I don't really get the time to write record reviews for the site anywhere near as much as I'd like to, so I thought I might try and get something a bit more regular in place. Obviously, the use of the term "regular" in this context is slightly preemptive; it might turn out that this piece is the biggest load of shite I've ever published. However, you don't know until you've tried it, right? (warning- definitely do not employ this logic with EVERYTHING that you come into contact with in life).
The idea behind "6 For Friday" is that every week, on Friday (HA! you would never guessed it, would you?), I'll be publishing a piece entailing a small paragraph and youtube links to 6 songs that I've had on repeat over the last week or so. These will not all be songs released in 2014. For example, I think the only song in this edition that was released this year is Chromeo's "Jealous (I ain't With it)". Far more likely to appear in this piece are songs that have been favourites of mine for a long time (Souls of Mischief's "'93 Til Infinity") or songs that are so brilliant that no matter what decade, vortex or demographic they come from I feel the need to share.
I will likely consciously make the effort to cover a wide range of different genres of music, so hopefully if you take the time to listen to any of the tunes I post you'll find something you'll like. It's totally understandable if you don't though, obviously.
Jon Hopkins- We Disappear
Last year electronic wunderkind and sometime Coldplay arrangement master Jon Hopkins released his 4th full-length 'Immunity' which was widely (and deservedly) recognised as somewhat of a masterpiece. 'We Disappear', the first track to grace one's ears after pressing play, begins with recordings of the fug of outside traffic as Hopkins unlocks his front door and enters his house. Ghostly atmospheres then gather and build into a lushous, bleepy and chilly rave wonk. Melodically layered and wholesome, it's a song that twists within its own shell with remarkable, dance-floor friendly ease.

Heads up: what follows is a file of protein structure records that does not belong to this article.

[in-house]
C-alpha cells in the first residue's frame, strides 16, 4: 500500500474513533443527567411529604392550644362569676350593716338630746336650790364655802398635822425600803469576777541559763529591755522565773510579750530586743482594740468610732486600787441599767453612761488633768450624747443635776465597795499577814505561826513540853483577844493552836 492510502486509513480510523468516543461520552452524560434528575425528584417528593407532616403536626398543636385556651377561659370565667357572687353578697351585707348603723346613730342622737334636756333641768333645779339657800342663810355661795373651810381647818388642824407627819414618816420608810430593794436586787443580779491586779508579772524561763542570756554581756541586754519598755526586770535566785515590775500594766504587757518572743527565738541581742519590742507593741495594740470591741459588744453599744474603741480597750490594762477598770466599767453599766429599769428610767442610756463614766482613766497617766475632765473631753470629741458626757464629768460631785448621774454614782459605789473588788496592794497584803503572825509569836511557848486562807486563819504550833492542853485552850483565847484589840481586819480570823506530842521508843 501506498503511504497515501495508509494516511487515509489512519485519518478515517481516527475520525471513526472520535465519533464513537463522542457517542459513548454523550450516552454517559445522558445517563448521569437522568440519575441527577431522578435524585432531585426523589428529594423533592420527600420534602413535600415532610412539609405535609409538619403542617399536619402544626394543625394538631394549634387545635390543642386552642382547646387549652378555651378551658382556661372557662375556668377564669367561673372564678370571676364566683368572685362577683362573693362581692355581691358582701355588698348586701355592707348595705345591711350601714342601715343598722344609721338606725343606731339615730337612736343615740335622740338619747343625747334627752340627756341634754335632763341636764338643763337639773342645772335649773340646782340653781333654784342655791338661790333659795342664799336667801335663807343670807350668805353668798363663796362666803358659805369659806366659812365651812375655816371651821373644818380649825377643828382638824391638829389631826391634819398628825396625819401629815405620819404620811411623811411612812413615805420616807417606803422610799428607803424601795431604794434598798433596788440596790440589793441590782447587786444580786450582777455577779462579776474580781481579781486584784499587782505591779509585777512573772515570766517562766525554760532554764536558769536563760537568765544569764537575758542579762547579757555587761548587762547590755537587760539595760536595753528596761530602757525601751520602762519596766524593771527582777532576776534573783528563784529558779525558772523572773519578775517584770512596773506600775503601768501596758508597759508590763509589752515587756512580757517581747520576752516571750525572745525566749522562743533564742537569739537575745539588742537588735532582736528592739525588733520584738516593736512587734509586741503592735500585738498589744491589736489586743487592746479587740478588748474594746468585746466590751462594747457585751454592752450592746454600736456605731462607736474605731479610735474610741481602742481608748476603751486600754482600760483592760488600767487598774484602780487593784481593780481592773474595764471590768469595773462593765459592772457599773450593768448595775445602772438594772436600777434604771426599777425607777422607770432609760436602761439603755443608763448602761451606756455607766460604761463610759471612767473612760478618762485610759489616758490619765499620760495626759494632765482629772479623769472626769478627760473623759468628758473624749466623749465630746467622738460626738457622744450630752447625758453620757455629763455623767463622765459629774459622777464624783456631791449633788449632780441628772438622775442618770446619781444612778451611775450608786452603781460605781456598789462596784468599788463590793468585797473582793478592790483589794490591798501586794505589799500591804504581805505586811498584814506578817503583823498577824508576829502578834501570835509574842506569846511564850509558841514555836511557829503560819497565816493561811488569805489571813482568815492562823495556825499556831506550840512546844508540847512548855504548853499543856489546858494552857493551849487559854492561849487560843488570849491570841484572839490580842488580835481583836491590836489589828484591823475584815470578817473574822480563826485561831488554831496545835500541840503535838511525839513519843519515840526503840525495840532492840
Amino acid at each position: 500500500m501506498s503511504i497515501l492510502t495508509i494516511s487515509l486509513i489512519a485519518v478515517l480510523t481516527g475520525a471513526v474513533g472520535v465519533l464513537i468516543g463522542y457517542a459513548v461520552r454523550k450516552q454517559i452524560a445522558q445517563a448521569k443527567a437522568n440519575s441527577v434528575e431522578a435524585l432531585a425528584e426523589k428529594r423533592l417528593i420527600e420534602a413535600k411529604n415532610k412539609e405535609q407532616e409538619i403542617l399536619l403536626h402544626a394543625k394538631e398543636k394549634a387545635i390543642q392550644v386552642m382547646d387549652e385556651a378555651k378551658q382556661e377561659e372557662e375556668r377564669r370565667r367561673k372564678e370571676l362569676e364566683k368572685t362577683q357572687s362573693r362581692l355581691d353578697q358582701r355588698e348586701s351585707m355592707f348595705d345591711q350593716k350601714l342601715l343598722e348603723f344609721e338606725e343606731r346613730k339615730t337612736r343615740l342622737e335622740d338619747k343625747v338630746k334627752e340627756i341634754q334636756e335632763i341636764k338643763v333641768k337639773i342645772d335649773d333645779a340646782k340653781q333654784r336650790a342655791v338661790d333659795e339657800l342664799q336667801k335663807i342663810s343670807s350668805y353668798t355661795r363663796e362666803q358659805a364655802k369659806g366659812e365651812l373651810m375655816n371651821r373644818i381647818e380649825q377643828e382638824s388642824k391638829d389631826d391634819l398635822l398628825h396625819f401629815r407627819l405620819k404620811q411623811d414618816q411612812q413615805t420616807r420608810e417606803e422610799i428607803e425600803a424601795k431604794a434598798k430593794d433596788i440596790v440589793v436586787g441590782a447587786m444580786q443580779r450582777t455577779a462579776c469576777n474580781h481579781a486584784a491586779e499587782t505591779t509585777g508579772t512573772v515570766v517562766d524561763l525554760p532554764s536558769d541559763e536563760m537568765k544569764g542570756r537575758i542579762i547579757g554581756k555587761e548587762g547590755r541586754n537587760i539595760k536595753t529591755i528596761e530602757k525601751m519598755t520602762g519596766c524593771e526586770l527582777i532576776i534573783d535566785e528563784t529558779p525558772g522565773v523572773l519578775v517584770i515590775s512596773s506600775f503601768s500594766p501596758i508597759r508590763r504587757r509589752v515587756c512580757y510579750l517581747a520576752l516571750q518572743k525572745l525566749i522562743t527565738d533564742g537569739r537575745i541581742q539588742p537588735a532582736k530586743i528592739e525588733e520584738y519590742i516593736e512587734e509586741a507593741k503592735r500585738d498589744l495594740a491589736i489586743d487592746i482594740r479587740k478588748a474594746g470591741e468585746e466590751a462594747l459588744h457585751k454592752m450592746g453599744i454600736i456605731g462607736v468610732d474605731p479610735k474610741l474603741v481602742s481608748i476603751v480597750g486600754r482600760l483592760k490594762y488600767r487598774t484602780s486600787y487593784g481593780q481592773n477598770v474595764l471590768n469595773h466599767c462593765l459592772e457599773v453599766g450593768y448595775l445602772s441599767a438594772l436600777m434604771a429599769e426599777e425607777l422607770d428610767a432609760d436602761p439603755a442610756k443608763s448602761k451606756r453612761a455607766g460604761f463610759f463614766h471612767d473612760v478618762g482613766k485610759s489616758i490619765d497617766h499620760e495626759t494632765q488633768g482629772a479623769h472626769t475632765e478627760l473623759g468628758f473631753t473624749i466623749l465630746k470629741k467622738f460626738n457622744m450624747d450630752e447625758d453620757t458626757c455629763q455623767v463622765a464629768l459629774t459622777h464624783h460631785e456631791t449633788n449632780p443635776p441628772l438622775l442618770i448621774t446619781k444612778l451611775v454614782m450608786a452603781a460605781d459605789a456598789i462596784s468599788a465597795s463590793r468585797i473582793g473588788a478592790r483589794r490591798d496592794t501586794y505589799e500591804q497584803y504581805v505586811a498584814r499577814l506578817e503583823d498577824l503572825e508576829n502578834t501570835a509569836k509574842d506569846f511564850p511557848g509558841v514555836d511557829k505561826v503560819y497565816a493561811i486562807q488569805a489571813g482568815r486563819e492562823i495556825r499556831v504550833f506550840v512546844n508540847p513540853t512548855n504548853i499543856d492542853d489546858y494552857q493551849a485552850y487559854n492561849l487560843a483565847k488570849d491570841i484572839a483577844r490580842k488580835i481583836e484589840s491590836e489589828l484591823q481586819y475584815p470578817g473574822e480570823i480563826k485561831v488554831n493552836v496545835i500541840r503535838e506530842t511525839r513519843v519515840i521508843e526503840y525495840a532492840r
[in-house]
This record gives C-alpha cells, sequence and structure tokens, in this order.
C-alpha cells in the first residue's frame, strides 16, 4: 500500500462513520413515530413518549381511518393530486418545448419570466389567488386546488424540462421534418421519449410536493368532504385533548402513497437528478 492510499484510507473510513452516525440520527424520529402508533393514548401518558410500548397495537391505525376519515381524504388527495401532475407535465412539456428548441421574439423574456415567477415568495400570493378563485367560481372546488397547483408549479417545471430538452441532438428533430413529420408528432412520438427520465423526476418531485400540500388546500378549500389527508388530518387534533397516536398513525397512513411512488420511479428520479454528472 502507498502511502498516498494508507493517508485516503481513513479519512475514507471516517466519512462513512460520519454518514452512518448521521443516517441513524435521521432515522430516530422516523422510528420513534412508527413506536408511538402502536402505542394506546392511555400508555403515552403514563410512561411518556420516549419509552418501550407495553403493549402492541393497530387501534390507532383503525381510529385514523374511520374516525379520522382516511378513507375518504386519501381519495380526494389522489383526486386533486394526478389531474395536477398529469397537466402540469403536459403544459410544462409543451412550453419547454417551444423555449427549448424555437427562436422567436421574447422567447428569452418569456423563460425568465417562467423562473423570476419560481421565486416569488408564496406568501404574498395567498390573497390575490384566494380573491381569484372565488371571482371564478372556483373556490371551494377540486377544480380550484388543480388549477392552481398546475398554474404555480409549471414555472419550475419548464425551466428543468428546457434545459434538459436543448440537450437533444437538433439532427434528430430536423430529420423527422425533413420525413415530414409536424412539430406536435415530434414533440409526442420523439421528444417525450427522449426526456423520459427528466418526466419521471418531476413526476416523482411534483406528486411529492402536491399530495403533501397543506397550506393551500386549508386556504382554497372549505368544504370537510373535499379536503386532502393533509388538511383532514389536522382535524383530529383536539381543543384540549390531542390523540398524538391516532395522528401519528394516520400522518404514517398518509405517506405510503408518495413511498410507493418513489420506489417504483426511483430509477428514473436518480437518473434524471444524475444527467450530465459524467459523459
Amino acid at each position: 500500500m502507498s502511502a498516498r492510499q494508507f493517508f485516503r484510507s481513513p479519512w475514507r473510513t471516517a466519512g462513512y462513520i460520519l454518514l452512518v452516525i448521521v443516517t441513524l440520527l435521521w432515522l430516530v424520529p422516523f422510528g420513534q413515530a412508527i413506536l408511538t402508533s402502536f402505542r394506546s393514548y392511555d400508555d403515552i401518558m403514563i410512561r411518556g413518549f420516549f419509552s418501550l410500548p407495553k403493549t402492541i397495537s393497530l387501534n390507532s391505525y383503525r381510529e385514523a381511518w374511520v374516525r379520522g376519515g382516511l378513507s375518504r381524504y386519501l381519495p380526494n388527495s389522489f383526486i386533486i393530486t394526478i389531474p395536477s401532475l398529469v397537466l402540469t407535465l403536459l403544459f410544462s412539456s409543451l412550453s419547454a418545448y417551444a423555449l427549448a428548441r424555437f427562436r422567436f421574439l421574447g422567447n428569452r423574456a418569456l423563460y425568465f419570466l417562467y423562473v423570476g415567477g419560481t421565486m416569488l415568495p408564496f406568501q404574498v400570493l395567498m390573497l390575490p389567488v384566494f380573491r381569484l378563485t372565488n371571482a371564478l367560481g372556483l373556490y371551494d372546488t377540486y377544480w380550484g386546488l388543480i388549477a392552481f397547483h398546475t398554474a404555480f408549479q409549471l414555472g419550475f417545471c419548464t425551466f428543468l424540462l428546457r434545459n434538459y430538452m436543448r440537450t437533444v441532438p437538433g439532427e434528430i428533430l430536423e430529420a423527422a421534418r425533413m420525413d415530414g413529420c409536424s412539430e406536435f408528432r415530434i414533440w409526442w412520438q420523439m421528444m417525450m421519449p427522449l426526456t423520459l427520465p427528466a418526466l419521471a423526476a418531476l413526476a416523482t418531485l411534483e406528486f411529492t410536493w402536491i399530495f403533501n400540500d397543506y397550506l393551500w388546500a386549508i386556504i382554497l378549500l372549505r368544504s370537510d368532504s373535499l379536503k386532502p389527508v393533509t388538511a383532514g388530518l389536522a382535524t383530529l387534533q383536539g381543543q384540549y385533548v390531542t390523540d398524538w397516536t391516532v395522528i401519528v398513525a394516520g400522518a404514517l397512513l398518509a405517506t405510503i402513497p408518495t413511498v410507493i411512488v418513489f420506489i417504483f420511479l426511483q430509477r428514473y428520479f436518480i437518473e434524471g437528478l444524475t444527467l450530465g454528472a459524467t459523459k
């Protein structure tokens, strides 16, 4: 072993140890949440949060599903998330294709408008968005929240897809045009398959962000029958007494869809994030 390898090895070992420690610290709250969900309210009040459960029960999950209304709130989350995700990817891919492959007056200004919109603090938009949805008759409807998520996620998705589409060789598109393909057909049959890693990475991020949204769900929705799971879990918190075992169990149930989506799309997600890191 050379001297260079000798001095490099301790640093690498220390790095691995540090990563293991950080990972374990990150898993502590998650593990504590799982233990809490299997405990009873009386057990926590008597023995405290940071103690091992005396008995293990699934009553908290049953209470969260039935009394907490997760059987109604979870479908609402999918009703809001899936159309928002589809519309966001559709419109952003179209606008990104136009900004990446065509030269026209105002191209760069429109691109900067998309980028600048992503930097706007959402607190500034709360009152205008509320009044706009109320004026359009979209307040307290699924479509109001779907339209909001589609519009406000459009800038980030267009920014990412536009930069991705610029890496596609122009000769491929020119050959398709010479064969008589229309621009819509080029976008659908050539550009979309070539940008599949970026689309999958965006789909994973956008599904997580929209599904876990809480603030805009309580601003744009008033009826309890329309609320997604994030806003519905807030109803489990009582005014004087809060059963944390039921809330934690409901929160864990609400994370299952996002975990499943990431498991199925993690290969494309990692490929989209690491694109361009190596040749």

Drake- Hold On, We're Going Home
Firstly, I know I'm late to the party on this one. Secondly, anyone who knows me well will almost undoubtedly at this point call to command all the times I've dismissed Drake as being one of the most dismal MCs I've ever heard. As a rapper, I still think Drake is far less appealing than auto-tuned, post- cough syrup OD Lil Wayne after pummeling a bullet through his chest. Alas, just as I was for a long time, you'd be a wally to deny 'Hold On, We're Going Home'. Drake's croon is perfectly understated as it glides over the track's driving beat, reflective synth-chord sequences and resounding, deep bass rattle, and in "you're a good girl and you know it" he's written one of the most fantastically ambiguous lyrics I've heard for a while.
Real Lies- World Peace
Some of you may remember that I wrote a gleaming review of this track when it dropped last year. Having heard it again for the first time in months just a couple of days ago, I was instantly drawn back into its glorious abode. Its Pet Shop Boys-esque synth arpeggios seem almost the ideal soundtrack to watching the sunset over decrepit London terraces, and its organic bass wig-out provides an ambidextrous backbone. There's still no sign of a full-length from the elusive trio, but here's to hoping pointers emerge soon.
The Bug- Skeng (Autechre Remix)
Just a couple of weeks ago Kevin Martin, aka The Bug, released 'Angels & Devils', the follow up to his ground-breaking 2008 debut 'London Zoo' (review to follow shortly). As one of 'London Zoo''s darkest and most punishing moments, it makes perfect sense for warped electronic mind-benders Autechre to remix 'Skeng'. Their version takes nothing away from Flowdan's unnerving tales of murder and callous threats. Instrumentally the already nightmarish affair is twisted into an even more spine-tingling, eerie deap-seated rumble of intoxicating atmospheres, reshaped wobs and cavernous yet barely there synths.
Souls Of Mischief- '93 Til Infinity
Over a magnificently blazed beat the MCs that comprise California's Souls of Mischief lay down virtuosity drenched flows and verbose verses in what has become one of underground hip-hop's stoner anthem ultimates. Best suited to evenings in the garden with friends clinging on to summer's last throes.
Chromeo- Jealous (I Ain't With It)
Yes, the Daft Punk/ Nile Rodgers blueprint for entwining modern electronic wiggle with classic funk and soul flavours has been revisited ad nauseum since the release of 'Random Access Memories' last year. However, Chromeo have produced a single so unashamed, groovy and catchy whilst applying that blueprint that it's nigh-on impossible to dismiss. Go on... try not having fun to this song. I DARE you.
As I said eariler, I'm hoping to have a review of the new album by The Bug up at some point next week, as well as maybe a couple of others. Failing that, 6 For Friday may also make a return. The future is lashed with the unprecedented.
Until next time!